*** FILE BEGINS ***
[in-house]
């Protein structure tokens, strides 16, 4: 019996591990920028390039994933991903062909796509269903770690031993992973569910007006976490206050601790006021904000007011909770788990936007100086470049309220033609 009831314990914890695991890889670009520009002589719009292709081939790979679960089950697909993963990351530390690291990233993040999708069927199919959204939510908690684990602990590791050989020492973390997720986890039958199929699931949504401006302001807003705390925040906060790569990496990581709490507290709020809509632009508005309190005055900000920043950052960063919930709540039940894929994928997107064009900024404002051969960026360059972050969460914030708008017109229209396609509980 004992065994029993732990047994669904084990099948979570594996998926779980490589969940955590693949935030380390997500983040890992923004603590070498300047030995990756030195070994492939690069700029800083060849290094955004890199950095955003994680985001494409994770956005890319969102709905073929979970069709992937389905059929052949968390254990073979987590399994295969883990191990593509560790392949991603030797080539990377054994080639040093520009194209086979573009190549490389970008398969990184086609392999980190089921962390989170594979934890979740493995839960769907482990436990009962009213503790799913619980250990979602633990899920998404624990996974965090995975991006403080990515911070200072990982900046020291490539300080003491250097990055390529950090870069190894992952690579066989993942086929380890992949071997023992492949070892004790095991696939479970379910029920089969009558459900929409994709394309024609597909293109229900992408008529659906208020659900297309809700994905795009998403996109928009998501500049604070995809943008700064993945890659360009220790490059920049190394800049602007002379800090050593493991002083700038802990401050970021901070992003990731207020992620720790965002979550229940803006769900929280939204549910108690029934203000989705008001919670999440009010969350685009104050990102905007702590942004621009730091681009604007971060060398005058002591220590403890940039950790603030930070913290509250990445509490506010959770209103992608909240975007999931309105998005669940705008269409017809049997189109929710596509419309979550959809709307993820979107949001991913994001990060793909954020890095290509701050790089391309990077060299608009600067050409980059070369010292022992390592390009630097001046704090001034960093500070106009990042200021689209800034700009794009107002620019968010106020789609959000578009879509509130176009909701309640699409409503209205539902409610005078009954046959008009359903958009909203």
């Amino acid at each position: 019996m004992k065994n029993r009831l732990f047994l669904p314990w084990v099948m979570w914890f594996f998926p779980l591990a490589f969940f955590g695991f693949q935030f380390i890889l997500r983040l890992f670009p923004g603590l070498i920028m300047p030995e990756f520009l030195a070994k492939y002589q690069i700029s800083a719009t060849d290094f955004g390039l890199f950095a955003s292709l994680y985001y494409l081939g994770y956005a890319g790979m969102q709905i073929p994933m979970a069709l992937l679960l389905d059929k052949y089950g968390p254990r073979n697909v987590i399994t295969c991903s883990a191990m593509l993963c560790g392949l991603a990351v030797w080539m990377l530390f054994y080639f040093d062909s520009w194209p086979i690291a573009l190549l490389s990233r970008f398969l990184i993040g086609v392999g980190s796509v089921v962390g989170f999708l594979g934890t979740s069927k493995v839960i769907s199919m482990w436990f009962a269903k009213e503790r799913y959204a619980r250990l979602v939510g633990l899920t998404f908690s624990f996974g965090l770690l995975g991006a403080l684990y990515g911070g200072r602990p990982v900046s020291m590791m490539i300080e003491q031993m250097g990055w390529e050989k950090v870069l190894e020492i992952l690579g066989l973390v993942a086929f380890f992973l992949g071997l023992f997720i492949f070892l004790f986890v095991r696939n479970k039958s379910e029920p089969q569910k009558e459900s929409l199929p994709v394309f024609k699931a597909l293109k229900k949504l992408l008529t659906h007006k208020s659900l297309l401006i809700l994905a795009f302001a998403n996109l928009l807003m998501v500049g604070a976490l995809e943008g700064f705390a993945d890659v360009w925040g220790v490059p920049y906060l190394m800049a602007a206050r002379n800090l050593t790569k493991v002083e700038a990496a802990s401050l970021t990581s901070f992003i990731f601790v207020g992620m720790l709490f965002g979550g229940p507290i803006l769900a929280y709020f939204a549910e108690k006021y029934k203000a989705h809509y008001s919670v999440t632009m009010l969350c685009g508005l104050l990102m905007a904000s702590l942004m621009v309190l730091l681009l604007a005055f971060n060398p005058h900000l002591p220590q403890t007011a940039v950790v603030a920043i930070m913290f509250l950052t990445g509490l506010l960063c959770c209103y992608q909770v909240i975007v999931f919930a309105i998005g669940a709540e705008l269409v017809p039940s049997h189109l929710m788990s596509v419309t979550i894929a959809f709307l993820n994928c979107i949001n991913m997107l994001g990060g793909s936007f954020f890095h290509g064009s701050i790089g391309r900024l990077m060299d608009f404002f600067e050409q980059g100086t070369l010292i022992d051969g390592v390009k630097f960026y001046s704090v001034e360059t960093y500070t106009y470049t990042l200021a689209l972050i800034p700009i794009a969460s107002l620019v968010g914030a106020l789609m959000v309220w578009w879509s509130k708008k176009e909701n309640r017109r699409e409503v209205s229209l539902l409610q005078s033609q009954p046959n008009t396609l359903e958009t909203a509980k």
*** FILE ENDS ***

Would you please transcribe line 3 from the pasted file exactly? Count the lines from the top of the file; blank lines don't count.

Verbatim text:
């Amino acid at each position: 019996m004992k065994n029993r009831l732990f047994l669904p314990w084990v099948m979570w914890f594996f998926p779980l591990a490589f969940f955590g695991f693949q935030f380390i890889l997500r983040l890992f670009p923004g603590l070498i920028m300047p030995e990756f520009l030195a070994k492939y002589q690069i700029s800083a719009t060849d290094f955004g390039l890199f950095a955003s292709l994680y985001y494409l081939g994770y956005a890319g790979m969102q709905i073929p994933m979970a069709l992937l679960l389905d059929k052949y089950g968390p254990r073979n697909v987590i399994t295969c991903s883990a191990m593509l993963c560790g392949l991603a990351v030797w080539m990377l530390f054994y080639f040093d062909s520009w194209p086979i690291a573009l190549l490389s990233r970008f398969l990184i993040g086609v392999g980190s796509v089921v962390g989170f999708l594979g934890t979740s069927k493995v839960i769907s199919m482990w436990f009962a269903k009213e503790r799913y959204a619980r250990l979602v939510g633990l899920t998404f908690s624990f996974g965090l770690l995975g991006a403080l684990y990515g911070g200072r602990p990982v900046s020291m590791m490539i300080e003491q031993m250097g990055w390529e050989k950090v870069l190894e020492i992952l690579g066989l973390v993942a086929f380890f992973l992949g071997l023992f997720i492949f070892l004790f986890v095991r696939n479970k039958s379910e029920p089969q569910k009558e459900s929409l199929p994709v394309f024609k699931a597909l293109k229900k949504l992408l008529t659906h007006k208020s659900l297309l401006i809700l994905a795009f302001a998403n996109l928009l807003m998501v500049g604070a976490l995809e943008g700064f705390a993945d890659v360009w925040g220790v490059p920049y906060l190394m800049a602007a206050r002379n800090l050593t790569k493991v002083e700038a990496a802990s401050l970021t990581s901070f992003i990731f601790v207020g992620m720790l709490f965002g979550g229940p507290i803006l769900a929280y709020f939204a549910e108690k006021y029934k203000a989705h809509y008001s919670v999440t632009m009010l969350c685009g508005l104050l990102m905007a904000s702590l942004m621009v309190l730091l681009l604007a005055f971060n060398p005058h900000l002591p220590q403890t007011a940039v950790v603030a920043i930070m913290f509250l950052t990445g509490l506010l960063c959770c209103y992608q909770v909240i975007v999931f919930a309105i998005g669940a709540e705008l269409v017809p039940s049997h189109l929710m788990s596509v419309t979550i894929a959809f709307l993820n994928c979107i949001n991913m997107l994001g990060g793909s936007f954020f890095h290509g064009s701050i790089g391309r900024l990077m060299d608009f404002f600067e050409q980059g100086t070369l010292i022992d051969g390592v390009k630097f960026y001046s704090v001034e360059t960093y500070t106009y470049t990042l200021a689209l972050i800034p700009i794009a969460s107002l620019v968010g914030a106020l789609m959000v309220w578009w879509s509130k708008k176009e909701n309640r017109r699409e409503v209205s229209l539902l409610q005078s033609q009954p046959n008009t396609l359903e958009t909203a509980k």